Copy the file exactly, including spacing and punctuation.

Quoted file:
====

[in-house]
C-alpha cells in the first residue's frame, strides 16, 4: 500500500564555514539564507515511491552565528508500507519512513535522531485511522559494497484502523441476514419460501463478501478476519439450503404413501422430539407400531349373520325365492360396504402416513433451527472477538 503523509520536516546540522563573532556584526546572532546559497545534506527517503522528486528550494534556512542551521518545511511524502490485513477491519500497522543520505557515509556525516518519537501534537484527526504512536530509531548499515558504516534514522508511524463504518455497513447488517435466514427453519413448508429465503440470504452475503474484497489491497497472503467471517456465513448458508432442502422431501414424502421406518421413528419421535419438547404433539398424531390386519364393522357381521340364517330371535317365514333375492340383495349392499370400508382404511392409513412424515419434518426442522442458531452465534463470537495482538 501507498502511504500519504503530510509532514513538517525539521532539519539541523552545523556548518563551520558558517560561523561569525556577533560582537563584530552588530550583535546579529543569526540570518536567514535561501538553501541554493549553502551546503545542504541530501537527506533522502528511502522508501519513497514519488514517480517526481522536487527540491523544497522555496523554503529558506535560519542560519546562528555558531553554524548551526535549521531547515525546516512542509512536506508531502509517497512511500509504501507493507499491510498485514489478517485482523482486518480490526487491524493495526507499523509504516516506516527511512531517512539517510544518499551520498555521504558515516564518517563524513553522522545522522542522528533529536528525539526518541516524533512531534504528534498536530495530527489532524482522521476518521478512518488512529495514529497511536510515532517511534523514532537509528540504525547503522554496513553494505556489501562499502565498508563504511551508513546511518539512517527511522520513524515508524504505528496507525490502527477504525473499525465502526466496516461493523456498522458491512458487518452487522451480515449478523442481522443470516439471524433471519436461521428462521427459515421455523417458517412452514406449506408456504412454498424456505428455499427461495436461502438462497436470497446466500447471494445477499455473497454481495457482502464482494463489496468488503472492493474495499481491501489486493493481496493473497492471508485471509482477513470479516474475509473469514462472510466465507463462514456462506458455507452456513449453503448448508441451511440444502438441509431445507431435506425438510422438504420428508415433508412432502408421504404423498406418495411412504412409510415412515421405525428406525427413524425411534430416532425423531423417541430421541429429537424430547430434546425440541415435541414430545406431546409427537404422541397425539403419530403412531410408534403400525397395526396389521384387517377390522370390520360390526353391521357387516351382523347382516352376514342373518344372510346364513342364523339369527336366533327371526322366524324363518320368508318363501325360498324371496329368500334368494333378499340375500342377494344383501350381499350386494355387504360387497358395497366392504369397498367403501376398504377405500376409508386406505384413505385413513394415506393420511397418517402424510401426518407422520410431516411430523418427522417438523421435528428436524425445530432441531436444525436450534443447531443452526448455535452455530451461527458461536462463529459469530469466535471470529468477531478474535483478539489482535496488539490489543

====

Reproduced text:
[in-house]
C-alpha cells in the first residue's frame, strides 16, 4: 500500500564555514539564507515511491552565528508500507519512513535522531485511522559494497484502523441476514419460501463478501478476519439450503404413501422430539407400531349373520325365492360396504402416513433451527472477538 503523509520536516546540522563573532556584526546572532546559497545534506527517503522528486528550494534556512542551521518545511511524502490485513477491519500497522543520505557515509556525516518519537501534537484527526504512536530509531548499515558504516534514522508511524463504518455497513447488517435466514427453519413448508429465503440470504452475503474484497489491497497472503467471517456465513448458508432442502422431501414424502421406518421413528419421535419438547404433539398424531390386519364393522357381521340364517330371535317365514333375492340383495349392499370400508382404511392409513412424515419434518426442522442458531452465534463470537495482538 501507498502511504500519504503530510509532514513538517525539521532539519539541523552545523556548518563551520558558517560561523561569525556577533560582537563584530552588530550583535546579529543569526540570518536567514535561501538553501541554493549553502551546503545542504541530501537527506533522502528511502522508501519513497514519488514517480517526481522536487527540491523544497522555496523554503529558506535560519542560519546562528555558531553554524548551526535549521531547515525546516512542509512536506508531502509517497512511500509504501507493507499491510498485514489478517485482523482486518480490526487491524493495526507499523509504516516506516527511512531517512539517510544518499551520498555521504558515516564518517563524513553522522545522522542522528533529536528525539526518541516524533512531534504528534498536530495530527489532524482522521476518521478512518488512529495514529497511536510515532517511534523514532537509528540504525547503522554496513553494505556489501562499502565498508563504511551508513546511518539512517527511522520513524515508524504505528496507525490502527477504525473499525465502526466496516461493523456498522458491512458487518452487522451480515449478523442481522443470516439471524433471519436461521428462521427459515421455523417458517412452514406449506408456504412454498424456505428455499427461495436461502438462497436470497446466500447471494445477499455473497454481495457482502464482494463489496468488503472492493474495499481491501489486493493481496493473497492471508485471509482477513470479516474475509473469514462472510466465507463462514456462506458455507452456513449453503448448508441451511440444502438441509431445507431435506425438510422438504420428508415433508412432502408421504404423498406418495411412504412409510415412515421405525428406525427413524425411534430416532425423531423417541430421541429429537424430547430434546425440541415435541414430545406431546409427537404422541397425539403419530403412531410408534403400525397395526396389521384387517377390522370390520360390526353391521357387516351382523347382516352376514342373518344372510346364513342364523339369527336366533327371526322366524324363518320368508318363501325360498324371496329368500334368494333378499340375500342377494344383501350381499350386494355387504360387497358395497366392504369397498367403501376398504377405500376409508386406505384413505385413513394415506393420511397418517402424510401426518407422520410431516411430523418427522417438523421435528428436524425445530432441531436444525436450534443447531443452526448455535452455530451461527458461536462463529459469530469466535471470529468477531478474535483478539489482535496488539490489543